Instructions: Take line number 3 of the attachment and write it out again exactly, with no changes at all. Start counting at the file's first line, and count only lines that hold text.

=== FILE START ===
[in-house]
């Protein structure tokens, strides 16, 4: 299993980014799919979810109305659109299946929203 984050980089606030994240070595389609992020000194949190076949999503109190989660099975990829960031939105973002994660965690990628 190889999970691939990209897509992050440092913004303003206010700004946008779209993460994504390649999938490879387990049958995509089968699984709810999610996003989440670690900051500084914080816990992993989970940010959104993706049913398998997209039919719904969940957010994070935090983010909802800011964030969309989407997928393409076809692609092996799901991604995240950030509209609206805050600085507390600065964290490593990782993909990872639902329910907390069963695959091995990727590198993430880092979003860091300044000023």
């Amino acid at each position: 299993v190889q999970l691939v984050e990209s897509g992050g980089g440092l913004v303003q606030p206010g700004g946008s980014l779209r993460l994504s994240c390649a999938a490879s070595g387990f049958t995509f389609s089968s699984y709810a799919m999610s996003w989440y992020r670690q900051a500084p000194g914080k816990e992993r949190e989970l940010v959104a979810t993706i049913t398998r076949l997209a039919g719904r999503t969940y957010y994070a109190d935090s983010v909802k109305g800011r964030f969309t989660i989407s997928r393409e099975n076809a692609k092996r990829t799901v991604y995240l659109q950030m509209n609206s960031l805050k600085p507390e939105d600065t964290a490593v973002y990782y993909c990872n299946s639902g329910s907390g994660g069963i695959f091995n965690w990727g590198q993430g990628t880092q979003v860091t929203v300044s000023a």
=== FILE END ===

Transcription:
């Amino acid at each position: 299993v190889q999970l691939v984050e990209s897509g992050g980089g440092l913004v303003q606030p206010g700004g946008s980014l779209r993460l994504s994240c390649a999938a490879s070595g387990f049958t995509f389609s089968s699984y709810a799919m999610s996003w989440y992020r670690q900051a500084p000194g914080k816990e992993r949190e989970l940010v959104a979810t993706i049913t398998r076949l997209a039919g719904r999503t969940y957010y994070a109190d935090s983010v909802k109305g800011r964030f969309t989660i989407s997928r393409e099975n076809a692609k092996r990829t799901v991604y995240l659109q950030m509209n609206s960031l805050k600085p507390e939105d600065t964290a490593v973002y990782y993909c990872n299946s639902g329910s907390g994660g069963i695959f091995n965690w990727g590198q993430g990628t880092q979003v860091t929203v300044s000023a």